Who gave the occupants the location of the Scythian gold in Melitopol?

April 29, 2022

On Thursday, April 28, it became known that the Russian occupants, together with the newly appointed so-called director of the museum, Yevhen Horlachov, found Scythian gold in the previously captured Melitopol Museum of Local Lore. The press service of the Zaporizhzhia RMA says that the location of the cultural monument was given out by local collaborators. But is it?

According to the Crimean Tatar Resource Center, the Scythian gold was hidden in a safe place in February of this year. According to the CTRC, on March 10, the occupiers searched the museum, but then they could not find anything. Museum director Leila Ibrahimova, who was abducted from her home in the early morning of March 10, did her best to preserve the gold collection.

The newly appointed so-called director of the museum, collaborator Yevhen Horlachov, together with the Russian military, was engaged in the search for the gold of the Melitopol mound in order to "save" it. For almost two months, they interrogated the museum staff, conducted searches in their homes, but could not establish the whereabouts of the gold. Moreover, the museum staff could not tell where it was hidden, because they did not have such information.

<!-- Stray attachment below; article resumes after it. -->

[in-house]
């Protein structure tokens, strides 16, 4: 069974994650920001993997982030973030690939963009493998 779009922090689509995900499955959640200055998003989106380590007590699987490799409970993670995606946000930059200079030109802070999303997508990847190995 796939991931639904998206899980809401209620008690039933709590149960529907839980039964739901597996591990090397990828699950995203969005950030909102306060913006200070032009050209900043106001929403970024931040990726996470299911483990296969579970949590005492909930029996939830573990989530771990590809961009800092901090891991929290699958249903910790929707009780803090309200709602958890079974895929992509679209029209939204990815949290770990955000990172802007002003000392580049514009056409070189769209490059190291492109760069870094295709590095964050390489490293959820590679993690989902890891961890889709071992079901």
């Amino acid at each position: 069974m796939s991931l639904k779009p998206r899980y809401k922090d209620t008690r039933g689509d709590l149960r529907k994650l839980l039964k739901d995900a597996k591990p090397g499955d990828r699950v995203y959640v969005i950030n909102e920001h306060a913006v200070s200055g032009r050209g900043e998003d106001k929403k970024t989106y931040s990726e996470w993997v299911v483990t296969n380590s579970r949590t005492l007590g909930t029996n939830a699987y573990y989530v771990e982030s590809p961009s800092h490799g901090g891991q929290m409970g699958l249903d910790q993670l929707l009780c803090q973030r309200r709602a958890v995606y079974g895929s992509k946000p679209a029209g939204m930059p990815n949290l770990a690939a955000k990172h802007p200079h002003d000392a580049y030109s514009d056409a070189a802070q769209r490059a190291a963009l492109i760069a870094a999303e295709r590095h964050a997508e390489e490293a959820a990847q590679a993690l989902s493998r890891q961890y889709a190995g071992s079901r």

The Russians are spreading information that museum workers wanted to take Scythian gold out of the country in order to sell it to European countries. Of course, without providing any evidence. Now the Scythian gold, most likely, has already been taken out of the museum in an unknown direction.

According to our data, 1841 units of museum items were stolen.

Among which:

48 units of historical weapons (31 firearms + 17 edged weapons: the historical period of the 17th century – the first half of the 20th century);

1793 items made of precious metals: 302 – gold, 1491 – silver.

Among the 302 items of gold:

198 decorations from the Melitopol Scythian mound (historical period 4th century BC);

76 objects of the Hun and Sarmatian period 3-5 centuries AD;

3 – ring and two coins (historical period XX-XXI centuries);

25 units – awards of the Soviet era.

Silver – 1491 units, among them:

322 coins – Dukhobor treasure (historical period 1761-1824);

324 coins – NEP treasure 1921-1924;

845 – orders and medals of the Soviet era.

Consequently, the fate of the Melitopol Scythian gold is currently unknown. We hope that Ukraine will be able to preserve this historical artifact, and all those involved will be punished and will answer before the law, wherever they are.